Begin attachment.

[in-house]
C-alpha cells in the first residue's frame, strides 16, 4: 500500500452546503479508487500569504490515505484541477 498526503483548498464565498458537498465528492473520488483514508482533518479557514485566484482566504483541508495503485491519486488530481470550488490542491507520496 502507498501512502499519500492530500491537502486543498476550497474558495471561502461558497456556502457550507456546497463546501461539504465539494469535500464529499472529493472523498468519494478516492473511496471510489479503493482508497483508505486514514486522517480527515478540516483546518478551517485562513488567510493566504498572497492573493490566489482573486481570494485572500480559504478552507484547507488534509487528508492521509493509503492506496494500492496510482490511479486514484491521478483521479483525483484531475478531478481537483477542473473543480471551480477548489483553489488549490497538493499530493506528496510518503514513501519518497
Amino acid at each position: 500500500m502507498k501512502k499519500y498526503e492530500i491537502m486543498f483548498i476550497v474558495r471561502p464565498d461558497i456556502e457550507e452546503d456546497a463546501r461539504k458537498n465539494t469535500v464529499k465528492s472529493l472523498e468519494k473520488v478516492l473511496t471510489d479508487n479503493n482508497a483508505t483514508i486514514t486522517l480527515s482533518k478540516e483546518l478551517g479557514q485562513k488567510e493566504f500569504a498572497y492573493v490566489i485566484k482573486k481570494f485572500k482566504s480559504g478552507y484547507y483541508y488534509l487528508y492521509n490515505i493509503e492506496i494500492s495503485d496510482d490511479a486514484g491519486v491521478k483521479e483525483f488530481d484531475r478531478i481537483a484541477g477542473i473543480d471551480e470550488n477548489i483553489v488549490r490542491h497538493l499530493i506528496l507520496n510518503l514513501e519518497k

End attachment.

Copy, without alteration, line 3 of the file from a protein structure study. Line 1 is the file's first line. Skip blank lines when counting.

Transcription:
Amino acid at each position: 500500500m502507498k501512502k499519500y498526503e492530500i491537502m486543498f483548498i476550497v474558495r471561502p464565498d461558497i456556502e457550507e452546503d456546497a463546501r461539504k458537498n465539494t469535500v464529499k465528492s472529493l472523498e468519494k473520488v478516492l473511496t471510489d479508487n479503493n482508497a483508505t483514508i486514514t486522517l480527515s482533518k478540516e483546518l478551517g479557514q485562513k488567510e493566504f500569504a498572497y492573493v490566489i485566484k482573486k481570494f485572500k482566504s480559504g478552507y484547507y483541508y488534509l487528508y492521509n490515505i493509503e492506496i494500492s495503485d496510482d490511479a486514484g491519486v491521478k483521479e483525483f488530481d484531475r478531478i481537483a484541477g477542473i473543480d471551480e470550488n477548489i483553489v488549490r490542491h497538493l499530493i506528496l507520496n510518503l514513501e519518497k